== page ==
Tracking Time and Invisible Progress
The last few months have been a bit of a journey for me. Overall, it's been a wonderful year. I got married, I had some successful freelance pieces, and I traveled quite a bit (especially compared to just roaming around a park like people did during most of the pandemic.) However, I really wanted to turn my freelance position into a full-time job. It's been about 10 years since I worked in a full-time writing position (that wasn't purely technical). (Though I have always held long-term jobs in writing or editing in some capacity, and my journalism background is still very fresh. On top of that, I teach English as a part-time job.)
In any case, having come back to really look for work in this field full-time (and in an area where this is much less to offer when it comes to media than New York City--St. Louis, Mo.), I had no idea how draining looking for a job in a particular area can get (especially if you're sort of starting your career over or new in the field, which is kind of my case, and when you're not fresh out of school.) So, I wanted to share a post on this--particularly for those who are interested in starting a career in their 30s or possibly going back to school.
My Current Job
I may have mentioned this in another post, but I now teach level 1 at Clayton. I work with students who have little to no English. Some have never even written in their own language. (I find that this may happen for women coming from Afghanistan, but not always.)
I actually really enjoy teaching this level because there is an extra layer of excitement and seriousness with students learning in level 1. Students show up every day of class no matter the weather, and they really want to learn. (The higher class did as well, but they already had a solid foundation in English.)
However, there is a lot of reviewing in level 1, and even then, some students may not remember what we did the other day. Some students do, and some, unfortunately, just don't. It might take another year in this same level for them to understand the verb "to be," etc.
I met with my boss the other day regarding this, and she said something, (which I am paraphrasing because I don't remember all of the words exactly), but it really spoke to me. She said "you struck the match even if someone else lights the fire." And that even if some of the students didn't appear to quite grasp some of the things we were working on, that they would later.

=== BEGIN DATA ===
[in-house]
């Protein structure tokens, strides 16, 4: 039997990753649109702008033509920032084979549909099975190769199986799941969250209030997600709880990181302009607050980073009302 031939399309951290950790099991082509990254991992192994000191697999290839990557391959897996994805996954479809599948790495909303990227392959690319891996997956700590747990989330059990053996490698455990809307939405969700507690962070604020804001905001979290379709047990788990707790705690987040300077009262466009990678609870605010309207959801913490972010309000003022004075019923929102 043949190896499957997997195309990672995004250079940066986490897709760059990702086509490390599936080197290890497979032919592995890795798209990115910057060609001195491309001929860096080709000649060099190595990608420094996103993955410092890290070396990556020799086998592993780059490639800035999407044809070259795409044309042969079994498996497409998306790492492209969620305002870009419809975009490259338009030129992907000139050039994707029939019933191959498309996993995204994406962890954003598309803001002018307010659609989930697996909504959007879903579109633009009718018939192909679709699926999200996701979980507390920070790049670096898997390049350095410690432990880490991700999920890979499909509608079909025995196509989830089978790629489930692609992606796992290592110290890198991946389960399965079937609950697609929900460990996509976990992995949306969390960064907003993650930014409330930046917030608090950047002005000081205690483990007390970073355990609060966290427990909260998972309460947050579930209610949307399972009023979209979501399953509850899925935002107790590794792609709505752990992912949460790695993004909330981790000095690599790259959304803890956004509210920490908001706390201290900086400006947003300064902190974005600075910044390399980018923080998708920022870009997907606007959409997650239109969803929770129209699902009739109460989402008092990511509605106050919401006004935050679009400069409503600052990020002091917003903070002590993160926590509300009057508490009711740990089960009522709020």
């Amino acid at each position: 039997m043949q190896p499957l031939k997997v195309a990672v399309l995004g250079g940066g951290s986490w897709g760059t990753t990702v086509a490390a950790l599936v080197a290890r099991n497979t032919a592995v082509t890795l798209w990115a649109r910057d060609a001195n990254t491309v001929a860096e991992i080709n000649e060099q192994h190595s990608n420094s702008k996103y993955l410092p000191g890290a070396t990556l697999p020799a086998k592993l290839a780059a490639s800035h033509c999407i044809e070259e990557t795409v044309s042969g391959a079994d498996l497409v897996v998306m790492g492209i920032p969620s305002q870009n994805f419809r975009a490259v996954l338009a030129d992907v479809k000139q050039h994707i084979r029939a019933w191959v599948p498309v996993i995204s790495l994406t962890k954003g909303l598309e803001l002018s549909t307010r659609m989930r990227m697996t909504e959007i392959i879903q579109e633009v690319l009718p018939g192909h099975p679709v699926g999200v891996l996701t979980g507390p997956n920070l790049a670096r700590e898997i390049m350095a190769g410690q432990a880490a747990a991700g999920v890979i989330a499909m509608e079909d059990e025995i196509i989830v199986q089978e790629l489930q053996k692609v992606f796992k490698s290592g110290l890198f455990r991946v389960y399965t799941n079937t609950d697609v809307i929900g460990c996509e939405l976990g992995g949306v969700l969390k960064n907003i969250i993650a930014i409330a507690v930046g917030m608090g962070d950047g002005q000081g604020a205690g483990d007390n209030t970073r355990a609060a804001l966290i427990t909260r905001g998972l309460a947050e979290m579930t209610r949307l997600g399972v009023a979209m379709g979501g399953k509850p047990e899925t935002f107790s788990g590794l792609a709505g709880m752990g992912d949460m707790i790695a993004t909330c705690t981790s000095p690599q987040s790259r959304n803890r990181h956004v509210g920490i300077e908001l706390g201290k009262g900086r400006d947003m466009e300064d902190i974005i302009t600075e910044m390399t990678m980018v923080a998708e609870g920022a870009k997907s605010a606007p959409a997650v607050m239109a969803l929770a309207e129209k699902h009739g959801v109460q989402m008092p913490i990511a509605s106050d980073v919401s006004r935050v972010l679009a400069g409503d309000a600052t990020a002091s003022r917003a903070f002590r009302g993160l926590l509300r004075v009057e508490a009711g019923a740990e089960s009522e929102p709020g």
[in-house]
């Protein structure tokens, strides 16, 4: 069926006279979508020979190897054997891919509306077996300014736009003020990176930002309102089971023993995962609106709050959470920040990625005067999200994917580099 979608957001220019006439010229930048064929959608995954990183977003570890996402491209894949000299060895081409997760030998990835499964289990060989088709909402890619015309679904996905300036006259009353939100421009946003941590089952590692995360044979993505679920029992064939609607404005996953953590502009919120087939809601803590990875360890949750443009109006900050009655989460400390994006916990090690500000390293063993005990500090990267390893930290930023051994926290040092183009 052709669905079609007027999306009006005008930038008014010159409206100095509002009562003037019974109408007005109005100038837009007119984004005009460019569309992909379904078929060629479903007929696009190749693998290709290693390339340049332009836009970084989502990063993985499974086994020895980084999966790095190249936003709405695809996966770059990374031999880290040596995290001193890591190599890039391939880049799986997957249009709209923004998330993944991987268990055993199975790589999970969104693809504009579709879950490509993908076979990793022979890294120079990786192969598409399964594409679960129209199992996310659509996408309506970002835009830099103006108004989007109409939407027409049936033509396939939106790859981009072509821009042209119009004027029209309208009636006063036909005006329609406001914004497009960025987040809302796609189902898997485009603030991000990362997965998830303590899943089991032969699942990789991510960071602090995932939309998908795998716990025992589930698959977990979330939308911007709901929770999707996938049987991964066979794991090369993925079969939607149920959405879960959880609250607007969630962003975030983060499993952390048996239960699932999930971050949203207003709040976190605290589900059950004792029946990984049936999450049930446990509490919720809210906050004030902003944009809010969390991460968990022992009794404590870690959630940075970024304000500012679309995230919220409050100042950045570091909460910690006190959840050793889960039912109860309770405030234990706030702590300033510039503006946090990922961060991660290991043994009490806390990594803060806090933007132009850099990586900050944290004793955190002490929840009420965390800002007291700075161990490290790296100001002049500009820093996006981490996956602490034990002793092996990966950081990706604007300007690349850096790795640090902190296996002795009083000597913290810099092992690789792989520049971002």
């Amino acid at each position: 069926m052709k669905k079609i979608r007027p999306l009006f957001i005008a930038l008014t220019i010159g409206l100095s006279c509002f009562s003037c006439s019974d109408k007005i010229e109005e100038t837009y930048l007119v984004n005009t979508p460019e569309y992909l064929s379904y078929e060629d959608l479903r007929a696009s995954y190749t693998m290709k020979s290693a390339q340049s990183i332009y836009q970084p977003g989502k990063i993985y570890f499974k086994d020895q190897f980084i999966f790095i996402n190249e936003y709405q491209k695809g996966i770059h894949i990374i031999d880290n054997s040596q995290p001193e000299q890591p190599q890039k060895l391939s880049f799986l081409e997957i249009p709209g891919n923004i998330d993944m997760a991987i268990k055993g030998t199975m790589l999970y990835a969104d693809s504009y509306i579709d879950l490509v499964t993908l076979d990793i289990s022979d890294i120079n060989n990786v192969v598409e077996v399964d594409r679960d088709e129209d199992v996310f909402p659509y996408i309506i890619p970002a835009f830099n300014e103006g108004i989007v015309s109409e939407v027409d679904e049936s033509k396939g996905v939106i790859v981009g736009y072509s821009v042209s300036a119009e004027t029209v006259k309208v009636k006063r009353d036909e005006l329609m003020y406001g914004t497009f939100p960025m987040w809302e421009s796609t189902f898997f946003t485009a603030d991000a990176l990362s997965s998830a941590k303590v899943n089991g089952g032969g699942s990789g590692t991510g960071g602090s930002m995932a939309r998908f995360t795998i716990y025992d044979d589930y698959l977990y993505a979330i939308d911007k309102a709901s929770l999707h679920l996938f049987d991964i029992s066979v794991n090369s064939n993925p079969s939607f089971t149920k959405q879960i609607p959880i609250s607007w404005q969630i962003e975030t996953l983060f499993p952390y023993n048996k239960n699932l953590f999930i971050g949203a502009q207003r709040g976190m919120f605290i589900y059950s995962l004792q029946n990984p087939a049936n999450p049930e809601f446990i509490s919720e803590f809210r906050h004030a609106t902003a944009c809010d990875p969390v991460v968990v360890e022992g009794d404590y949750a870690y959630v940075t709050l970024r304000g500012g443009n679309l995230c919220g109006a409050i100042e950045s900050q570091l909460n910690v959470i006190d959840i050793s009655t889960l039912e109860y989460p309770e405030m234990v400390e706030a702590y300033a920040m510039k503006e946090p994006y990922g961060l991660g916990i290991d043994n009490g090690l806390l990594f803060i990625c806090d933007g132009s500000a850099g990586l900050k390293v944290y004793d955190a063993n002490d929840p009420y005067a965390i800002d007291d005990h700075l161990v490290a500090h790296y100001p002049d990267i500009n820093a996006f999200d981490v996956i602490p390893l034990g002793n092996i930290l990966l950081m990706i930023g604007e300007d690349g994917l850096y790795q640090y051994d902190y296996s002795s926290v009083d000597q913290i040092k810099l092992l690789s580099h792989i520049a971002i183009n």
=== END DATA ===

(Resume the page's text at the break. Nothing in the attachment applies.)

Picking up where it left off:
All Things Count
The last--I don't know--three months, I have been endlessly pitching and applying to jobs. I even recently had an interview for a position that I thought I might get. However, the position was put on pause until the new year.
I put a picture of the "Doomscrolling Reminder Bot" Frog because I passed it quite a few times on Twitter--just endlessly looking for ideas, job postings, etc. And I realized that I did this so much--scanning other sites like Indeed, LinkedIn, etc.,--that I even abandoned some hobbies that I had enjoyed, like not reading as much or playing the piano.
What I've learned from this experience is that applying to a job in itself, even if you don't get it, should be looked at as an accomplishment. First off, it gets so much easier to prepare each time. And secondly, after each interview, it's easier to narrow your job search. Lastly, I noticed especially for myself that not only writing down the things that I needed to do really helped me (as well as crossing them off), but also writing down the things I actually did; this might include writing down that I did go in for the interview and took the writing test and that I received positive feedback, etc.
On a highly personal note, I think everyone should follow the "Doomscrolling Reminder Bot" Frog. If you keep passing it on Twitter, it's probably time to get offline. In addition, it sometimes ask you if you're slouching. (Ugh, I always have the worst posture when I'm sitting at my desk. That's also another sign it might be time to get off or at least stand up straight for a while.)